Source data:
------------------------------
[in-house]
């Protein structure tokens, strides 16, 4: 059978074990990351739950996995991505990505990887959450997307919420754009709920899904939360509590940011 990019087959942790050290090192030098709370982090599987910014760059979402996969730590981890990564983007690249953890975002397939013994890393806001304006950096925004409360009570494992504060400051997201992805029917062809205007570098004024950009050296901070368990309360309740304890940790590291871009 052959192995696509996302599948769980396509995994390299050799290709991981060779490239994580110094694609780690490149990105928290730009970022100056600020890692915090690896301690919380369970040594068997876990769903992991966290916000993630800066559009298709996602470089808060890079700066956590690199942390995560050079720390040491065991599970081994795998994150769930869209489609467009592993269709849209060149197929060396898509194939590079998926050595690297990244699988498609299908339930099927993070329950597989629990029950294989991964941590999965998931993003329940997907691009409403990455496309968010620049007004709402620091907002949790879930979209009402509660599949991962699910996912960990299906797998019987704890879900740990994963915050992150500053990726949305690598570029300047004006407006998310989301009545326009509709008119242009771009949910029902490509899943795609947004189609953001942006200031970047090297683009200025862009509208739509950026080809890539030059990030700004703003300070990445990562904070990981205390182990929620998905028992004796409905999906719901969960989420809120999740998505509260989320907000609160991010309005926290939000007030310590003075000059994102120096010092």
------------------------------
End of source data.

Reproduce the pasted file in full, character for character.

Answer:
[in-house]
């Protein structure tokens, strides 16, 4: 059978074990990351739950996995991505990505990887959450997307919420754009709920899904939360509590940011 990019087959942790050290090192030098709370982090599987910014760059979402996969730590981890990564983007690249953890975002397939013994890393806001304006950096925004409360009570494992504060400051997201992805029917062809205007570098004024950009050296901070368990309360309740304890940790590291871009 052959192995696509996302599948769980396509995994390299050799290709991981060779490239994580110094694609780690490149990105928290730009970022100056600020890692915090690896301690919380369970040594068997876990769903992991966290916000993630800066559009298709996602470089808060890079700066956590690199942390995560050079720390040491065991599970081994795998994150769930869209489609467009592993269709849209060149197929060396898509194939590079998926050595690297990244699988498609299908339930099927993070329950597989629990029950294989991964941590999965998931993003329940997907691009409403990455496309968010620049007004709402620091907002949790879930979209009402509660599949991962699910996912960990299906797998019987704890879900740990994963915050992150500053990726949305690598570029300047004006407006998310989301009545326009509709008119242009771009949910029902490509899943795609947004189609953001942006200031970047090297683009200025862009509208739509950026080809890539030059990030700004703003300070990445990562904070990981205390182990929620998905028992004796409905999906719901969960989420809120999740998505509260989320907000609160991010309005926290939000007030310590003075000059994102120096010092």